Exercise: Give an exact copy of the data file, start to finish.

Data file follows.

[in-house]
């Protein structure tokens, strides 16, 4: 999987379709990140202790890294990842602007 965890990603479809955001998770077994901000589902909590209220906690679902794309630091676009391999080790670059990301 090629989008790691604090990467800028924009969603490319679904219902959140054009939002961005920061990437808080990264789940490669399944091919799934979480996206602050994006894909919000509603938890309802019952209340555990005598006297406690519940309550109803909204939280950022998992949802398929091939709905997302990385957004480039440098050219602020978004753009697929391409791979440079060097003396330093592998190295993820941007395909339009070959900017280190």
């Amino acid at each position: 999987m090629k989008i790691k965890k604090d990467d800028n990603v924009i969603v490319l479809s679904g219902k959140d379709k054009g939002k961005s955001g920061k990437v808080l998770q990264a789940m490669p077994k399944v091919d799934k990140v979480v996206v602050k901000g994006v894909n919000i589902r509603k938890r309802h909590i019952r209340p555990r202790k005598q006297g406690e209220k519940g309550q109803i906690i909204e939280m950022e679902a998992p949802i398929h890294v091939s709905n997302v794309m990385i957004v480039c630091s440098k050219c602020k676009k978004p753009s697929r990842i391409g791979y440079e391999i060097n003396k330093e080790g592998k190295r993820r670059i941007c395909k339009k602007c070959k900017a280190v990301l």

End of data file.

[in-house]
């Protein structure tokens, strides 16, 4: 999987379709990140202790890294990842602007 965890990603479809955001998770077994901000589902909590209220906690679902794309630091676009391999080790670059990301 090629989008790691604090990467800028924009969603490319679904219902959140054009939002961005920061990437808080990264789940490669399944091919799934979480996206602050994006894909919000509603938890309802019952209340555990005598006297406690519940309550109803909204939280950022998992949802398929091939709905997302990385957004480039440098050219602020978004753009697929391409791979440079060097003396330093592998190295993820941007395909339009070959900017280190």
């Amino acid at each position: 999987m090629k989008i790691k965890k604090d990467d800028n990603v924009i969603v490319l479809s679904g219902k959140d379709k054009g939002k961005s955001g920061k990437v808080l998770q990264a789940m490669p077994k399944v091919d799934k990140v979480v996206v602050k901000g994006v894909n919000i589902r509603k938890r309802h909590i019952r209340p555990r202790k005598q006297g406690e209220k519940g309550q109803i906690i909204e939280m950022e679902a998992p949802i398929h890294v091939s709905n997302v794309m990385i957004v480039c630091s440098k050219c602020k676009k978004p753009s697929r990842i391409g791979y440079e391999i060097n003396k330093e080790g592998k190295r993820r670059i941007c395909k339009k602007c070959k900017a280190v990301l």